- Install a water-saving shower head.
- When you have a shower, plug the tub. Use the water you collect for handwashing laundry. (See the next suggestion!)
- If you do use a dishwasher, run it only when it’s completely full — this can save you 1000 gallons per month.
- If you drop a tray of ice cubes, pop them into a pet dish or into your potted plants.
- When washing your hands, dip them in a basin of water, lather up, then rinse under running water. Running water uses up to 4 gallons per minute.
- Upgrade your faucets with inexpensive aerators with flow restrictors.
- Use a nozzle on your hose so that you are only putting water where you want it, not spraying it uselessly as you walk to the garden.
- Repair leaks. At the rate of one drip per second, that adds up to 5 gallons per day … literally down the drain.
- If you are buying new items for your home, opt for those which use water more efficiently, like front-loading washing machines and low flush toilets.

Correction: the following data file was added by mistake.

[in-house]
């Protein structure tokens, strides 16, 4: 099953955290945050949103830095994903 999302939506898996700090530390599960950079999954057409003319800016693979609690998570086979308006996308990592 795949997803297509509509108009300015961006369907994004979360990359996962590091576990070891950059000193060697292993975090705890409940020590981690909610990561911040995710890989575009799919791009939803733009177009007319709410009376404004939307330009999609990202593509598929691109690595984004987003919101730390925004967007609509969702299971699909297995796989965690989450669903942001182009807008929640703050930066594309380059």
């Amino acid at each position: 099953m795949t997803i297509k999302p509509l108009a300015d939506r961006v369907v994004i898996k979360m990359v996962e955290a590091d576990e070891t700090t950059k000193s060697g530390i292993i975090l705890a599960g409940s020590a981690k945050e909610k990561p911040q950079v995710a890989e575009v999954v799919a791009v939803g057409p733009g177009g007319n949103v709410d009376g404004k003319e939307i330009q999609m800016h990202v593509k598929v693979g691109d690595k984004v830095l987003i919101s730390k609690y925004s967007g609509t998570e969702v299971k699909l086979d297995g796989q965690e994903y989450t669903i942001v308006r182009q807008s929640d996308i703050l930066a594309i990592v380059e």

This isn’t about bowing to the restrictions of Agenda 21 — this is about adapting to survive in a world where resources may one day not be as readily available as they are today.
What methods do you use to conserve water? Have you considered how to make limited water meet all of your needs if the current crisis continues?
Daisy Luther is a freelance writer and editor. Her website, The Organic Prepper, offers information on healthy prepping, including premium nutritional choices, general wellness and non-tech solutions. You can follow Daisy on Facebook and Twitter, and you can email her at firstname.lastname@example.org
Posted by Gypsy Chief